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Investors take fright at rising chances of Trump U.S. election win

Published 11/02/2016, 08:20 AM
© Reuters. A man walks past at an electronic board showing the Japanese yen's exchange rate against British pound and Euro outside a brokerage in Tokyo
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By Jamie McGeever

LONDON (Reuters) - World stocks, the dollar and oil fell on Wednesday, while safe-haven assets such as gold and the Swiss franc rose as investors were rattled by signs the U.S. presidential race was tightening just days before the vote.

Investors were beginning to rethink their long-held bets of a Nov. 8 victory for Democratic candidate Hillary Clinton amid signs her Republican rival Donald Trump could be closing the gap, deepening the recent decline across major stock markets.

Asian stocks hit a seven-week low on Wednesday, while European bourses followed Wall Street's lead overnight and slid to a four-month low.

Bonds rose alongside gold, the Swiss franc and Japanese yen, with the yield on 10-year U.S. Treasuries falling for the third day in a row. British gilts, which have recently been slammed by uncertainty surrounding the post-Brexit UK outlook, surged too.

"The lead up to the U.S. presidential election was always expected to be lively but the events of the last couple of days have seriously taken their toll on investor sentiment," said Craig Erlam, senior market analyst at Oanda in London.

Investor anxiety has deepened in recent sessions over a possible Trump victory given uncertainty on the Republican candidate's stance on key issues including foreign policy, trade relations and immigrants, while Clinton is viewed as a candidate of the status quo.

Europe's index of leading 300 shares was last down 0.4 percent (FTEU3), having earlier hit a four-month low of 1,313 points. Britain's Britain's FTSE (FTSE) and Germany's DAX (GDAXI) fell 0.4 and 0.7 percent, respectively.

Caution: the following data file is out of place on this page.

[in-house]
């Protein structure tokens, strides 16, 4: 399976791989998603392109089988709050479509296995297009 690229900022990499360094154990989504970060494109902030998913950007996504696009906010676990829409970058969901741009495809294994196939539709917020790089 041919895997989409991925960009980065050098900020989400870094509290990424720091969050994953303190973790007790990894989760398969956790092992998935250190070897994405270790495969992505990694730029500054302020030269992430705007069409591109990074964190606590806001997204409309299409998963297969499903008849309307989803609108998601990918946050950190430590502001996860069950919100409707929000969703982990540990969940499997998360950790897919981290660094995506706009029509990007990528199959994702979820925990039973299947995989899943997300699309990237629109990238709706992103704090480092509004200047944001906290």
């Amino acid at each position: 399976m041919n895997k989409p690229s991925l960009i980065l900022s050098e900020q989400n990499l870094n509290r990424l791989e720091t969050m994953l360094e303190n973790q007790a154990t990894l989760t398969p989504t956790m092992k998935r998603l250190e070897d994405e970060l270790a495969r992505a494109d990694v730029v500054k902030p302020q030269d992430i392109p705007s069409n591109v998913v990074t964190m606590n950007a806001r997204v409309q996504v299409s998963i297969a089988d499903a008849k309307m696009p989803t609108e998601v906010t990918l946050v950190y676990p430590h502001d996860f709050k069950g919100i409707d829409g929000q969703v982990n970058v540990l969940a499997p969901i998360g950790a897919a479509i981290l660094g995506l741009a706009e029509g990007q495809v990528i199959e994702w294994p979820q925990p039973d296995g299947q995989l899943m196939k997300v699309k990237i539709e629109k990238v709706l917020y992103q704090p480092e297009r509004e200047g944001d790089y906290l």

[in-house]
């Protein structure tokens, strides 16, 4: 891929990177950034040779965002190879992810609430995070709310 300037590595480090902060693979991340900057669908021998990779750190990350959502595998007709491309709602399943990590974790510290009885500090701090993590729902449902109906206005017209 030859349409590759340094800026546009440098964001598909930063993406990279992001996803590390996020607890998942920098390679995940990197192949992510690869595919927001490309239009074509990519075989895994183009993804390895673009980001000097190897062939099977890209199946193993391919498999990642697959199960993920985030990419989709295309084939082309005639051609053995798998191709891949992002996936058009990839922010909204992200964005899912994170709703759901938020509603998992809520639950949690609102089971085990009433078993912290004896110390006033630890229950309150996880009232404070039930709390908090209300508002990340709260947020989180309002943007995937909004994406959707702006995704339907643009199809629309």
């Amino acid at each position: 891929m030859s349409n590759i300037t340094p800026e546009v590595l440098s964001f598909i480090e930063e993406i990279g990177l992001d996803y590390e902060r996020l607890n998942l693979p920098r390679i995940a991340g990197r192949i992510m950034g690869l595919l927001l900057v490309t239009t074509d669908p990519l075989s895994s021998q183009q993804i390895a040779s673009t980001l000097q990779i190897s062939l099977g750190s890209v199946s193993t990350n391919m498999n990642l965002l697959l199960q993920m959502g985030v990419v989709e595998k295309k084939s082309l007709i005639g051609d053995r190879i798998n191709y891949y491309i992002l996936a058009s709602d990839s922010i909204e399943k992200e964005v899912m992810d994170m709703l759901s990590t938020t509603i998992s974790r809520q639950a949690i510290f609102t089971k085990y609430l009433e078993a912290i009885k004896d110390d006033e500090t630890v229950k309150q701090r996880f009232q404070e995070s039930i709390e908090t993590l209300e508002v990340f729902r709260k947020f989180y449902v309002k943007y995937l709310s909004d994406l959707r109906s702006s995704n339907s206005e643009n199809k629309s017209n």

MSCI's broadest index of Asia-Pacific shares outside Japan (MIAPJ0000PUS) dropped 1.1 percent to seven-week lows while the yen's rise to a two-week high helped push Japan's Nikkei (N225) down 1.8 percent.

U.S. stock futures (ESc1) recovered earlier losses, pointing to a fall of only 0.1 percent at the open. This would still signify a fresh four-month low for Wall Street.

PRICING A TRUMP VICTORY

The tumultuous presidential race appeared to tighten after news that the Federal Bureau of Investigation was reviewing more emails as part of a probe into Clinton's use of a private email server.

While Clinton held a five-percentage-point lead over Trump, according to a Reuters/Ipsos opinion poll released on Monday, some other polls showed her Republican rival ahead by 1-2 percentage points.

Barclays strategists estimate that a rise in Trump's polling odds to 50 percent could see the S&P 500 fall 4-5 percent, and potentially as much as 10-11 percent if he wins.

This has unnerved markets and the CBOE volatility index (VIX), often seen as investors' fear gauge, rose to a two-month high above 20 percent.

The tension in markets came as the Federal Reserve holds its two-day policy meeting, with its statement due later on Wednesday. While traders do not expect a rate hike just a week ahead of the presidential election, they are looking for signs that the Fed will move in December.

Investors have grown increasingly confident in recent weeks that the Fed will follow through next month, attaching an 80 percent probability to such a move, according to fed funds futures pricing.

But currency traders have sold the dollar this week in part because they suspect Trump would prefer a weaker dollar given his protectionist stance on international trade, and in part because the uncertainty surrounding a Trump win might lead to a more dovish stance from the Fed in the months ahead.

The dollar fell again on Wednesday, after posting its biggest one-day fall on Tuesday in two months.

The euro rose 0.4 percent to touch $1.11 for the first time in more than three weeks. It is up about two percent from its 7-1/2-month low of $1.0851 hit last week.

Against the yen, the dollar fell 0.8 percent to 103.24 yen from three-month high of 105.54 yen set on Friday.

"If you had a long dollar position on the view that the dollar would gain because Clinton would win, you would surely close that position because her victory is less certain," said Koichi Yoshikawa, executive director of financial markets at Standard Chartered (LON:STAN) Bank.

Other safe-haven assets also rose. The Swiss franc hit a four-month high of 1.0750 francs per euro (EURCHF=), its highest level since late June, while gold reached a four-week high of $1,297 per ounce.

© Reuters. A man walks past at an electronic board showing the Japanese yen's exchange rate against British pound and Euro outside a brokerage in Tokyo

Oil prices fell for the fourth day in a row, sliding to one-month lows. Brent crude futures (LCOc1) fell more than 1 percent to $47.53 per barrel, and U.S. crude was down as low as $46.06 (CLc1). Oil has lost 10 percent in the last two weeks.

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